Rosalee's mother, Ernestine (Amirah Vann), was spitefully sold off to a rice plantation in South Carolina by her cruel mistress and half-sister, Suzannah, and she gets through her days and nights by sniffing a liquid opiate that her abusive boyfriend peddles among the slaves. Life has not been kind to 'Stine as of late, but she befriends Clara (DeWanda Wise), the daughter of the African slave minister, after she is complicit in the girl's miscarriage and feels guilty. Stine has designs on using the girl to bewitch the master's son, then engineering her own way off the island, but Clara has other ideas, enjoying the power she feels as the lady of the manor. Although Stine does make it off the island, things don't go as planned, as she finds herself a pawn in a much bigger plan by famed slave catcher Patty Cannon (Sadie Stratton) to use her daughter to get to Harriet Tubman.
Cato's (Alano Miller, Jane the Virgin) fate has turned since he was left for dead by the other members of the Macon 7. He's been to London and back, and has had a taste of the good life, but it's not enough. He returns to America as a benefactor of the arts, grandly introducing himself onto the social scene of Philadelphia, complete with a white-face minstrel, which, as you'd imagine, isn't well-received by the white populace. After a run-in with Patty Cannon's gang, which now includes August Pullman (Christopher Meloni, True Blood), Cato's luck runs out and he must, once again, scrap and throw others to the wolves in order to survive.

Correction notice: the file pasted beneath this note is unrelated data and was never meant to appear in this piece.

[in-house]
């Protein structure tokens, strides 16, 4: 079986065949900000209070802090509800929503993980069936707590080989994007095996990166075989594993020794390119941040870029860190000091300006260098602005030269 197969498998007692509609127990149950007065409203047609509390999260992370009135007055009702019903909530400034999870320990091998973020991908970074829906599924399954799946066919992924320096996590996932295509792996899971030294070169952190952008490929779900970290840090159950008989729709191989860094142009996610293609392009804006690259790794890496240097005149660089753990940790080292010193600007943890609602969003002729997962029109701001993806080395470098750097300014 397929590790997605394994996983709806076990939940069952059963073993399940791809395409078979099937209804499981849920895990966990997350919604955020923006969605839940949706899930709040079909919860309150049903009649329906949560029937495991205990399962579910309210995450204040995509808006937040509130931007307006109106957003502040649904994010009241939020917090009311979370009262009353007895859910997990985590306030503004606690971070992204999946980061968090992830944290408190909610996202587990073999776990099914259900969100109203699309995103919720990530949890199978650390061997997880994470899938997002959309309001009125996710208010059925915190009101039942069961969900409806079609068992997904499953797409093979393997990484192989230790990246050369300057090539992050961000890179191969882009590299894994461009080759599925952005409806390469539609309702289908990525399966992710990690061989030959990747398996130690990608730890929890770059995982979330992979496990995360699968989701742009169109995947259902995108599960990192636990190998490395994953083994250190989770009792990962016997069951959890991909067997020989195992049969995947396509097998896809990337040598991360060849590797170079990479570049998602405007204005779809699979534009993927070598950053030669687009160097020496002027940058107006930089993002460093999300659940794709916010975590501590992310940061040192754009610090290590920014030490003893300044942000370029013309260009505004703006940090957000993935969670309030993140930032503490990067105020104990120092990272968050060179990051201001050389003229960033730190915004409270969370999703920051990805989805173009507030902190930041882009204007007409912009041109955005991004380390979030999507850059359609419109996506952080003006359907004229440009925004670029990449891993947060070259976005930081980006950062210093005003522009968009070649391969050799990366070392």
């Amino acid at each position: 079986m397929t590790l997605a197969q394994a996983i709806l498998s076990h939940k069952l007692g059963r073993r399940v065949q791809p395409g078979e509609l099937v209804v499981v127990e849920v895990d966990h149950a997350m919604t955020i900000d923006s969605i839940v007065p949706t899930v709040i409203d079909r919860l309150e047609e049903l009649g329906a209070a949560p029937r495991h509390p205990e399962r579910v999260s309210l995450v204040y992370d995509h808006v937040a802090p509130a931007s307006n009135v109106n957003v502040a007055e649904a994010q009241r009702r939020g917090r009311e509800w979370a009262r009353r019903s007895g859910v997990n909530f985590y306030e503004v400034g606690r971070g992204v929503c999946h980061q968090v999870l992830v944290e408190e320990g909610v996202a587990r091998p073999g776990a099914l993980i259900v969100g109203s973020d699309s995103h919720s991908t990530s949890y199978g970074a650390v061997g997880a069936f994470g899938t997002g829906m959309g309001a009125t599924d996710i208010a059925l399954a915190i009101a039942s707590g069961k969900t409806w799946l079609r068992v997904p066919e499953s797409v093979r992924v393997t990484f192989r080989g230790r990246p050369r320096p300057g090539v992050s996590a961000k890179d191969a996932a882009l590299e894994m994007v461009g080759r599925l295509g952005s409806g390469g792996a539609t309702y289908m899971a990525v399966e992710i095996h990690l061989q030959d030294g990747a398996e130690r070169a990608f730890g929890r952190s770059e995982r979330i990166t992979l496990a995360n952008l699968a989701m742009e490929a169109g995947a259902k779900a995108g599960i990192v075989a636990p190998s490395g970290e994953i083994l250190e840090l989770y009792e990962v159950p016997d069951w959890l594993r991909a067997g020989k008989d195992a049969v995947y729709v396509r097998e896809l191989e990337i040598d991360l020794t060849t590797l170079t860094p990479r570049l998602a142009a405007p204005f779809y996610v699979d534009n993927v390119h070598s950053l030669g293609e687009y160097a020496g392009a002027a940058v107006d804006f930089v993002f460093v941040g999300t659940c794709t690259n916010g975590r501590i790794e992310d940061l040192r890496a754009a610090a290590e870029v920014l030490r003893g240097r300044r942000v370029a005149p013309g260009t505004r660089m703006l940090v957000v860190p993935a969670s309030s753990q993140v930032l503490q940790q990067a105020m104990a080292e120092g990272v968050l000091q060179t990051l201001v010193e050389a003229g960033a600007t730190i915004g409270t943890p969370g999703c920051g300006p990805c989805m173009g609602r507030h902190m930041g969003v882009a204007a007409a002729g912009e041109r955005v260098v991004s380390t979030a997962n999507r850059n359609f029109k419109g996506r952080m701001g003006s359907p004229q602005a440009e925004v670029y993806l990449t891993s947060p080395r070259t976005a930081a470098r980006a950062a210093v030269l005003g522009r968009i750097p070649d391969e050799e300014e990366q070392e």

Another new character introduced this season, Daniel (Bokeem Woodbine, Spider-Man: Homecoming, Southland), is a stone mason slave who has taught himself how to read. His story is separate from the rest of the intertwined characters, until violent abolitionist John Brown and his followers start to frighten slave owners, who start selling their slaves off and/or moving them to the Deep South to keep Brown's followers from freeing them. It is among this chaos that Daniel's storyline converges with that of the others, as he tries desperately to protect his family from being ripped apart and turns to Tubman as a result.
When Rosalee makes a bold plan to rescue her mother and little brother James (Maceo Smedley) from Macon Plantation, completely unaware that Stine was sold off not long after her escape, she makes some horrifying discoveries and things do not go as planned - do they ever? - and the ramifications of these events will leave the inhabitants of the boarding house forever changed and once again searching for missing loved ones as the nation teeters on the brink of Civil War.
Underground: Season Two brings an intense viewing experience with completely compelling characters, as it sheds light on the horrors of slavery and the dangers faced by runaway slaves. Executive Producer John Legend makes an appearance as Frederick Douglass and Chris Chalk (Gotham) returns as William Still, both free black men and avid proponents of abolition. Some new faces arrive on the scene this season and we see the shocking loss of some familiar ones, as well, but as we've learned, Underground pulls no punches in who gets killed off and how.
Special features are slim and include select deleted scenes and a gag reel, plus a WGN promo for the show. They are worth watching, but aren't necessary viewing.
Who's to say where next season will take the characters we've come to love (well, mostly... and then there's Cato). Underground: Season Two ends on both a happy note and a horrible cliffhanger and it will be interesting to see where things go from here, especially considering the imminent raid on the Harper's Ferry armory by John Brown and company. The final scene is set some 10 months ahead and definitely alludes to exciting things to come. We'll just have to wait a year to see.